“BE” comes in a year when the septet completes seven years of their debut. It is also special because it is a project on which all members participated actively, Jimin, 25, said. While V turned visual director and Jimin served as project manager for the album, Jungkook directed the music video for the lead single, “Life Goes On”.

The production process of “BE” reflects the thoughts and emotions the members feel in the current situation, Jimin said. “This album is also our message of healing to the world that is going through a difficult time at the moment. We hope that the listeners can find comfort through our music while listening,” the singer, whose real name is Park ji-min, said. The word ‘be’ has multiple connotations. Asked what it means to them, RM said one of the first words when you learn English grammar in Korea is the verb ‘be’.

” ‘Be’ can have an infinite number of meanings and forms depending on what word comes before or after. I think our new album can be the starting point for us to explore endless possibilities as well,” he said. For Jin, “Be” means “to exist”.

“I think it can translate into the fact that we haven’t seen our fans in person for more than a year, yet we’re still here,” the 27-year-old, whose real name is Kim Seok-jin, said. Jung Kook, 23, said the album’s title holds a “hopeful meaning” for him. “It’s always used when you want ‘to be something’ and I always want to be a great person for ARMY,” the youngest member, whose real name is Jeon Jung-kook, added. Jimin said the word ‘be’ reminds him of the results and aspirations that he has gained after many experiences, “which make me stronger”.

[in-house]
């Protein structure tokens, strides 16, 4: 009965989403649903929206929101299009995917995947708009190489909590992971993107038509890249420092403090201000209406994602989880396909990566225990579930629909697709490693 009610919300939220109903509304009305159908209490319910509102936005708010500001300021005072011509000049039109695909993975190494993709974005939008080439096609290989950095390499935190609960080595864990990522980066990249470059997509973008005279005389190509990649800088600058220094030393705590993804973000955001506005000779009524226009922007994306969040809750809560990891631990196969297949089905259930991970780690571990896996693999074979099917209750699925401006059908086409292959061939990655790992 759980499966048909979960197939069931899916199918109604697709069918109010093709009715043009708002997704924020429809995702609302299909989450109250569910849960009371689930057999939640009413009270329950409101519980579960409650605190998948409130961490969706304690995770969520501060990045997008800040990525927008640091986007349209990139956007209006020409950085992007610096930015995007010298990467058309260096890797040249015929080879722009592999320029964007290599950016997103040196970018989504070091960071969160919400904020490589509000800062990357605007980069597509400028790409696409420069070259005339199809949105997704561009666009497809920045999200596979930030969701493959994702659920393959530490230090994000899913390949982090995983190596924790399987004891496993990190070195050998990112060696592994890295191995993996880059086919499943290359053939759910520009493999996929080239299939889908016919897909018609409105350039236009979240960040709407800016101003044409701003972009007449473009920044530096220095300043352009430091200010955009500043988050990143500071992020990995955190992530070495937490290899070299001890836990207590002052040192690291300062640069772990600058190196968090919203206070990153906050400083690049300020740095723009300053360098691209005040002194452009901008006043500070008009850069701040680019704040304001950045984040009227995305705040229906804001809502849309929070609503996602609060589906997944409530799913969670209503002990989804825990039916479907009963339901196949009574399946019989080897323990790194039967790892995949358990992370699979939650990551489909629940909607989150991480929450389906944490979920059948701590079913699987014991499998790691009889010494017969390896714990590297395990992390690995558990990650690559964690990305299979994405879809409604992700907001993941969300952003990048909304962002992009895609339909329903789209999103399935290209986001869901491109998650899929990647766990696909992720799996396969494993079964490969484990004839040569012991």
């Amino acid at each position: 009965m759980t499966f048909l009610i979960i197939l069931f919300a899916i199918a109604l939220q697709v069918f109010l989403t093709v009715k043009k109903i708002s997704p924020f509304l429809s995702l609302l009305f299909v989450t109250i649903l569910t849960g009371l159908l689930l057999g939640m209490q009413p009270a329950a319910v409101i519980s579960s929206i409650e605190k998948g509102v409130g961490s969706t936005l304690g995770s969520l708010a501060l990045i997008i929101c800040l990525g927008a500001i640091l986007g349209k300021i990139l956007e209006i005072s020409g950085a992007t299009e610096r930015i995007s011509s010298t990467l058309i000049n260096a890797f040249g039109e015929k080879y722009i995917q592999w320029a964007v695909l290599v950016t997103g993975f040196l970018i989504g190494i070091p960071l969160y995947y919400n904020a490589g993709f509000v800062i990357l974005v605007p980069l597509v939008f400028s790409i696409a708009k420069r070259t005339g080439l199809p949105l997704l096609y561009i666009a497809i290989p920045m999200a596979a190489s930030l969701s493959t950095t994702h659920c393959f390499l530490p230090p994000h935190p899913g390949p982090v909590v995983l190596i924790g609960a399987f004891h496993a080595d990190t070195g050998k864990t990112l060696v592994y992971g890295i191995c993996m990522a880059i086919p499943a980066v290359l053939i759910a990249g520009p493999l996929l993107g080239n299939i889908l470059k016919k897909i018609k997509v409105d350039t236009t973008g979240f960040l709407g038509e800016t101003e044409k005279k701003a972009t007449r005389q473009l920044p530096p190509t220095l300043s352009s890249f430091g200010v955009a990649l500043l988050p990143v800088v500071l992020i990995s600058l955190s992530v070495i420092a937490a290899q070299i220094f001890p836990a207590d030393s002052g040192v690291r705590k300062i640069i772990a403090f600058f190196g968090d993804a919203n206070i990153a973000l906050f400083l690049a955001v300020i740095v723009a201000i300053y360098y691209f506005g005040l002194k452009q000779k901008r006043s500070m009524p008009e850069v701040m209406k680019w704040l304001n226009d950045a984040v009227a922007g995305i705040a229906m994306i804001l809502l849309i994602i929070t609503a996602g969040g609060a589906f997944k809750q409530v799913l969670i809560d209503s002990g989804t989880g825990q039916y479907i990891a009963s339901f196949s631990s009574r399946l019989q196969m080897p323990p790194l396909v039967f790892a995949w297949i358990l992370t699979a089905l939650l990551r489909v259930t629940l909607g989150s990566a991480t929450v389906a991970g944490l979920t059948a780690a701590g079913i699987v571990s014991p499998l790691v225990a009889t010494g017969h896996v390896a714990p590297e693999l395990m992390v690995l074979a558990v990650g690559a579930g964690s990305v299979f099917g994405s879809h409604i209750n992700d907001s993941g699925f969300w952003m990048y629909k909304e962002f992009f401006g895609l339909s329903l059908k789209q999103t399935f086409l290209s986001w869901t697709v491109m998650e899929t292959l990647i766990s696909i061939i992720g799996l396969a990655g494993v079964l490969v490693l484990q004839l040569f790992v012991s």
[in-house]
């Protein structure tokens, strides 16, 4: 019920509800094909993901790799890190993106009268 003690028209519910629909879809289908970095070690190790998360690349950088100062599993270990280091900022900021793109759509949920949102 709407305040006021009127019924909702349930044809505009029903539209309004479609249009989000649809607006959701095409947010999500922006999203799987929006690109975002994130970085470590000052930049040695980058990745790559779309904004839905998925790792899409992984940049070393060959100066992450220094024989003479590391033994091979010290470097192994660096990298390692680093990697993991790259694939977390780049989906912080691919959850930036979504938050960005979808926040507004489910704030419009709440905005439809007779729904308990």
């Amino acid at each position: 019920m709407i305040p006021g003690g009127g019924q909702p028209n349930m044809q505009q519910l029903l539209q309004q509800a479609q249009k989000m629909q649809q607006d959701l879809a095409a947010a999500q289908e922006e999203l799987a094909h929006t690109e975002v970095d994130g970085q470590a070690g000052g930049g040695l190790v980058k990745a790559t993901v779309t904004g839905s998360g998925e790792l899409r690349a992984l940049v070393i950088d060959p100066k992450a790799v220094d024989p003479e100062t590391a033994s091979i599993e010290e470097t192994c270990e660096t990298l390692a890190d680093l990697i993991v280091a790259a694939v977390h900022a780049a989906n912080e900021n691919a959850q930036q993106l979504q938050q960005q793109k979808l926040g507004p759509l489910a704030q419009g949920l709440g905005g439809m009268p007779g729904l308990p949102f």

“I think ‘be’ is a word that best expresses myself at the moment. I’m thrilled that the album is released. I’m undeniably ‘BE’TS,” quipped j-hope, true to his sunny personality. V believes “be” is a point of preparation to start something. “That could be having a peace of mind or the complete opposite,” he added. Suga, 27, whose real name is Min Yoon-gi, said the meaning of ‘be’ signifies “my future that I will welcome with a smile”.

With three rappers in RM, Suga and j-hope and four singers, the band is the manifestation of unity in diversity – not just as singing styles, but also as individuals who have evolved over the years. Asked what makes the group, Jin said the band’s greatest strength is the effort they make to convey the messages they want to deliver to the world “candidly and boldly”.

“We believe that there is no stronger medium than music, which can embody messages of hope, comfort, joy and so on. We’re thankful that we are capable of doing so with music and performance,” he added.

Like Korean films and dramas, Korean music too has been there since time immemorial, but the world has just started recognising South Korea as a culture at large. Asked what could be the contributing factors to the rising international interest in the country, Jung Kook said, “We believe South Korean culture is very beautiful and attractive, which is portrayed through diverse contents such as movies, dramas, music, etc. As artists representing South Korea, we also want to share this with the rest of the world.”